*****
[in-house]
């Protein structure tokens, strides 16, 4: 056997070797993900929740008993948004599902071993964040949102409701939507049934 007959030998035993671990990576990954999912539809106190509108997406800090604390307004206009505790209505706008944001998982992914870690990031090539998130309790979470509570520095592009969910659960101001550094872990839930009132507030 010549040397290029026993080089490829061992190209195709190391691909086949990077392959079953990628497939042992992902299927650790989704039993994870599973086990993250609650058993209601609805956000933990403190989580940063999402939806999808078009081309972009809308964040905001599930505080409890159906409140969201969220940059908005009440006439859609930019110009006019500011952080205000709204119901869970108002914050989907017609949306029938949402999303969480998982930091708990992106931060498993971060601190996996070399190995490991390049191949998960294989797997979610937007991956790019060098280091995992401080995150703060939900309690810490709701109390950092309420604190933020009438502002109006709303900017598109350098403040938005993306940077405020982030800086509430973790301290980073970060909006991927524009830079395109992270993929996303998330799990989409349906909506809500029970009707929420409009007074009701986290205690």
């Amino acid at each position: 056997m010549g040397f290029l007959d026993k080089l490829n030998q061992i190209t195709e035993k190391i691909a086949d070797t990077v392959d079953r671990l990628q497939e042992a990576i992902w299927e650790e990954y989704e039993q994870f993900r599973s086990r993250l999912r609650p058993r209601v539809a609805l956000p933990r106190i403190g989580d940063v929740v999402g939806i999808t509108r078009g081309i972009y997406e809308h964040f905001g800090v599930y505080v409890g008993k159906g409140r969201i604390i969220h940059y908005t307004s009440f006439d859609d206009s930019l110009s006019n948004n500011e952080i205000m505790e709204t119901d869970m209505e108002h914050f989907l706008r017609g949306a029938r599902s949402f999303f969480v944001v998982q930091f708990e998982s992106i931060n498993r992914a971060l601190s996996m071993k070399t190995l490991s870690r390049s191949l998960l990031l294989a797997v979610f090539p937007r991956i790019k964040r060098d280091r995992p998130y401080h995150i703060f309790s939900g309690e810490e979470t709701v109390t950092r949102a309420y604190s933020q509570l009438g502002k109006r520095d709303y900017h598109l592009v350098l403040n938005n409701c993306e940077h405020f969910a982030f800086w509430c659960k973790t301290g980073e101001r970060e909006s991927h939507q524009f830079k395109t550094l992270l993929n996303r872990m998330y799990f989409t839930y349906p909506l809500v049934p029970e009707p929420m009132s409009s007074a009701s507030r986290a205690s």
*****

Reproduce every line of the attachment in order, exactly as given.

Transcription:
[in-house]
């Protein structure tokens, strides 16, 4: 056997070797993900929740008993948004599902071993964040949102409701939507049934 007959030998035993671990990576990954999912539809106190509108997406800090604390307004206009505790209505706008944001998982992914870690990031090539998130309790979470509570520095592009969910659960101001550094872990839930009132507030 010549040397290029026993080089490829061992190209195709190391691909086949990077392959079953990628497939042992992902299927650790989704039993994870599973086990993250609650058993209601609805956000933990403190989580940063999402939806999808078009081309972009809308964040905001599930505080409890159906409140969201969220940059908005009440006439859609930019110009006019500011952080205000709204119901869970108002914050989907017609949306029938949402999303969480998982930091708990992106931060498993971060601190996996070399190995490991390049191949998960294989797997979610937007991956790019060098280091995992401080995150703060939900309690810490709701109390950092309420604190933020009438502002109006709303900017598109350098403040938005993306940077405020982030800086509430973790301290980073970060909006991927524009830079395109992270993929996303998330799990989409349906909506809500029970009707929420409009007074009701986290205690």
């Amino acid at each position: 056997m010549g040397f290029l007959d026993k080089l490829n030998q061992i190209t195709e035993k190391i691909a086949d070797t990077v392959d079953r671990l990628q497939e042992a990576i992902w299927e650790e990954y989704e039993q994870f993900r599973s086990r993250l999912r609650p058993r209601v539809a609805l956000p933990r106190i403190g989580d940063v929740v999402g939806i999808t509108r078009g081309i972009y997406e809308h964040f905001g800090v599930y505080v409890g008993k159906g409140r969201i604390i969220h940059y908005t307004s009440f006439d859609d206009s930019l110009s006019n948004n500011e952080i205000m505790e709204t119901d869970m209505e108002h914050f989907l706008r017609g949306a029938r599902s949402f999303f969480v944001v998982q930091f708990e998982s992106i931060n498993r992914a971060l601190s996996m071993k070399t190995l490991s870690r390049s191949l998960l990031l294989a797997v979610f090539p937007r991956i790019k964040r060098d280091r995992p998130y401080h995150i703060f309790s939900g309690e810490e979470t709701v109390t950092r949102a309420y604190s933020q509570l009438g502002k109006r520095d709303y900017h598109l592009v350098l403040n938005n409701c993306e940077h405020f969910a982030f800086w509430c659960k973790t301290g980073e101001r970060e909006s991927h939507q524009f830079k395109t550094l992270l993929n996303r872990m998330y799990f989409t839930y349906p909506l809500v049934p029970e009707p929420m009132s409009s007074a009701s507030r986290a205690s």